10 Things That Can Get in the Way of Closing More Deals
Sales is all about overcoming obstacles. A successful sale rarely happens on the first contact, the first pitch, and without any negotiation. The folks who make a great living in sales do so because they’ve taught themselves not to let those obstacles stand in their way.
But navigating your way to success in sales can be tricky, as not every obstacle clearly appears as one. You need to learn how to spot the things that get in the way of closing more business. If you want to make more money in sales, use an AI-powered sales automation CRM like Spiro and avoid these ten things that get in the way of closing more deals:
1. Your co-workers
It might sound awful to say about the people you work with, but sometimes they are the reason why you’re not doing better. Salespeople are a talkative bunch, and a sales floor is usually a really fun place to work. But those same benefits can cost you money when you spend more time goofing around or catching up than you do selling. If you want to be the best, keep your head down and work hard, and joke around only after you’ve crushed everyone else on the board.
We’ve written about it before, but listening is much more important in sales than talking is. If you become a good listener, you’ll become a great salesperson. Let the prospect speak long enough, and they’ll tell you everything you need to know to close the deal.
Very rarely do meetings help you close more deals. More oftentimes than not, they take you away from productive work and put you behind schedule with your prospecting. Amazon CEO Jeff Bezos has a rule for meetings called the “2 Pizza Rule” which aims to make meetings shorter and more productive. The rule says that no meeting should ever have more attendees than could be fed with two pizzas.
4. Social Media
You probably found this article on Facebook or LinkedIn, so we won’t be too hard on you about this one, but social media can be a huge distraction when it comes to closing deals. While a powerful marketing tool, we tend to spend too much time consuming content and not enough time producing it. Make sure to limit your intake of social if you want to be the best.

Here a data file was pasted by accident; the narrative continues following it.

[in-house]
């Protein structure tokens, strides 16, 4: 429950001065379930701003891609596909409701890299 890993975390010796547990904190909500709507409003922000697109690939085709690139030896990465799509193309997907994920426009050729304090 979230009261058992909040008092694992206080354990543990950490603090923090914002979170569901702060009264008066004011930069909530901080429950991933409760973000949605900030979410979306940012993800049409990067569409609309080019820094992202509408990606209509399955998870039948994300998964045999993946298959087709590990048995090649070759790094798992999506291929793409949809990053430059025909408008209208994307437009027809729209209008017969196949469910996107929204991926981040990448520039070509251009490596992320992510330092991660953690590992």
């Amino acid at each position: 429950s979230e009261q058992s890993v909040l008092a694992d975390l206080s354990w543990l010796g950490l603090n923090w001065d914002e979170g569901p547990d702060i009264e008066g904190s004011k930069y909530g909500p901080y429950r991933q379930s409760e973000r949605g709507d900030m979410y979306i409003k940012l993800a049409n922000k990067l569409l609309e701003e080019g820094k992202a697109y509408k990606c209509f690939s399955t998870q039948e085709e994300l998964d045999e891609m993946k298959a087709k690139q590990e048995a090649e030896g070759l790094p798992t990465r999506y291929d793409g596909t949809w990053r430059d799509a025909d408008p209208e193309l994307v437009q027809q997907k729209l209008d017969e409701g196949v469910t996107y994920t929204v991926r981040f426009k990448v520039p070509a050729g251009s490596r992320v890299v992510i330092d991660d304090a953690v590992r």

Our minds can be our own worst enemy in sales. Doubting yourself is toxic, especially because it takes so much confidence to deal with as much rejection as most salespeople do on a regular basis. But the way to get over your own doubts is to take action, and not let those negative thoughts intrude into your day.
Your reputation is something you can control, but the company you work for may have a reputation that affects your performance. If you work for a company that gets some bad press, or bad online reviews, or simply in an industry that has a bad perception from the public, it can absolutely get in the way of your success, so choose wisely.
7. Data entry
Logging data into your CRM and updating the database with every minutiae of your day can be exhausting and unproductive. Time spent entering data is time spent not selling. Luckily, tools like Spiro can do a lot of that work for you and let you spend more time making money.
8. Spending time with the wrong prospects
One of the worst things a salesperson can do with their time is spend it on someone who is either not qualified to buy their product, isn’t the decision maker, or has no use for it. Taking the time up front to qualify a prospect is as important as what your pitch is when it comes to closing more deals. Do the right work up front and you’ll reap the rewards down the line.
9. Market forces
Another aspect of sales that is beyond your control is the state of the market and how your product fits into the economic ecosystem. If you were a typewriter salesperson when the personal computer started gaining traction, you weren’t exactly in the best place to maximize results. When choosing a new sales job, consider the state of the industry so you can be better positioned to ride the wave.
As with so much else in life, you can be your own worst enemy in sales. Personalities and egos clash constantly, and prevent otherwise competent salespeople from closing more deals. There’s a well-known expression: “Win the argument and lose the sale.” Make sure you know which one is more important to you.
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